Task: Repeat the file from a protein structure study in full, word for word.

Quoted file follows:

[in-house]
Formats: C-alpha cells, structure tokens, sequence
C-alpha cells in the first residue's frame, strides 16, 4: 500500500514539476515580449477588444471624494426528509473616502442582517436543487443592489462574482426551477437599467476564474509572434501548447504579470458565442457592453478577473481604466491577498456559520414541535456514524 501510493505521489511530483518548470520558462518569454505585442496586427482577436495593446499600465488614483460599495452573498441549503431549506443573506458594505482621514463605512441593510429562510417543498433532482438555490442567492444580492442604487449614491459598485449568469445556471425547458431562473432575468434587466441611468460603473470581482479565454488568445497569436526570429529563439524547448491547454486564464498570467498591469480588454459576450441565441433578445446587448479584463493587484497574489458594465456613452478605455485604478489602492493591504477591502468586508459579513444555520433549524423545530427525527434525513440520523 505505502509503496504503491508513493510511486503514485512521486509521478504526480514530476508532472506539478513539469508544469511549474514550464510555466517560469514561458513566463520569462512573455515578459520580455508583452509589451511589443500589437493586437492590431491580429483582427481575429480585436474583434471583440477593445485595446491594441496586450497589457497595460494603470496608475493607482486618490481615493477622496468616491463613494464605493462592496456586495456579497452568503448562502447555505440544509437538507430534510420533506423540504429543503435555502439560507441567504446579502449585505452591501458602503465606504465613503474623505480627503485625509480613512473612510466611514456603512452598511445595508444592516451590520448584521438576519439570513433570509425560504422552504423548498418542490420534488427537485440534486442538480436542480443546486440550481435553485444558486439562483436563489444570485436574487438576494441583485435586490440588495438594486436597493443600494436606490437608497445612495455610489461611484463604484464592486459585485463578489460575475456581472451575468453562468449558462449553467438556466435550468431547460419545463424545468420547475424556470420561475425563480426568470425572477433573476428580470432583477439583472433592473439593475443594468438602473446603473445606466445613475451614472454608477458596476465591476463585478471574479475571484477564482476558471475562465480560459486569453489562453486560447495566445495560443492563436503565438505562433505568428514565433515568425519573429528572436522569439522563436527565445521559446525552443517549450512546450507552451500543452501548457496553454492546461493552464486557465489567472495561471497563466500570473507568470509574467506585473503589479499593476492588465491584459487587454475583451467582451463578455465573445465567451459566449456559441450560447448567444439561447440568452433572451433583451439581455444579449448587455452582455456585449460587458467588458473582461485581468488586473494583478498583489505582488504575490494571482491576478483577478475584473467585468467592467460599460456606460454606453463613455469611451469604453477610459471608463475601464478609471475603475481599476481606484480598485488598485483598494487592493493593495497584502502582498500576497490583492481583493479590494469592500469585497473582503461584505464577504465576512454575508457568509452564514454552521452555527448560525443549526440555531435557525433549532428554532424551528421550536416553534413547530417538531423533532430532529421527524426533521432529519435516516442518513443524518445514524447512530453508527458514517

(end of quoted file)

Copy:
[in-house]
Formats: C-alpha cells, structure tokens, sequence
C-alpha cells in the first residue's frame, strides 16, 4: 500500500514539476515580449477588444471624494426528509473616502442582517436543487443592489462574482426551477437599467476564474509572434501548447504579470458565442457592453478577473481604466491577498456559520414541535456514524 501510493505521489511530483518548470520558462518569454505585442496586427482577436495593446499600465488614483460599495452573498441549503431549506443573506458594505482621514463605512441593510429562510417543498433532482438555490442567492444580492442604487449614491459598485449568469445556471425547458431562473432575468434587466441611468460603473470581482479565454488568445497569436526570429529563439524547448491547454486564464498570467498591469480588454459576450441565441433578445446587448479584463493587484497574489458594465456613452478605455485604478489602492493591504477591502468586508459579513444555520433549524423545530427525527434525513440520523 505505502509503496504503491508513493510511486503514485512521486509521478504526480514530476508532472506539478513539469508544469511549474514550464510555466517560469514561458513566463520569462512573455515578459520580455508583452509589451511589443500589437493586437492590431491580429483582427481575429480585436474583434471583440477593445485595446491594441496586450497589457497595460494603470496608475493607482486618490481615493477622496468616491463613494464605493462592496456586495456579497452568503448562502447555505440544509437538507430534510420533506423540504429543503435555502439560507441567504446579502449585505452591501458602503465606504465613503474623505480627503485625509480613512473612510466611514456603512452598511445595508444592516451590520448584521438576519439570513433570509425560504422552504423548498418542490420534488427537485440534486442538480436542480443546486440550481435553485444558486439562483436563489444570485436574487438576494441583485435586490440588495438594486436597493443600494436606490437608497445612495455610489461611484463604484464592486459585485463578489460575475456581472451575468453562468449558462449553467438556466435550468431547460419545463424545468420547475424556470420561475425563480426568470425572477433573476428580470432583477439583472433592473439593475443594468438602473446603473445606466445613475451614472454608477458596476465591476463585478471574479475571484477564482476558471475562465480560459486569453489562453486560447495566445495560443492563436503565438505562433505568428514565433515568425519573429528572436522569439522563436527565445521559446525552443517549450512546450507552451500543452501548457496553454492546461493552464486557465489567472495561471497563466500570473507568470509574467506585473503589479499593476492588465491584459487587454475583451467582451463578455465573445465567451459566449456559441450560447448567444439561447440568452433572451433583451439581455444579449448587455452582455456585449460587458467588458473582461485581468488586473494583478498583489505582488504575490494571482491576478483577478475584473467585468467592467460599460456606460454606453463613455469611451469604453477610459471608463475601464478609471475603475481599476481606484480598485488598485483598494487592493493593495497584502502582498500576497490583492481583493479590494469592500469585497473582503461584505464577504465576512454575508457568509452564514454552521452555527448560525443549526440555531435557525433549532428554532424551528421550536416553534413547530417538531423533532430532529421527524426533521432529519435516516442518513443524518445514524447512530453508527458514517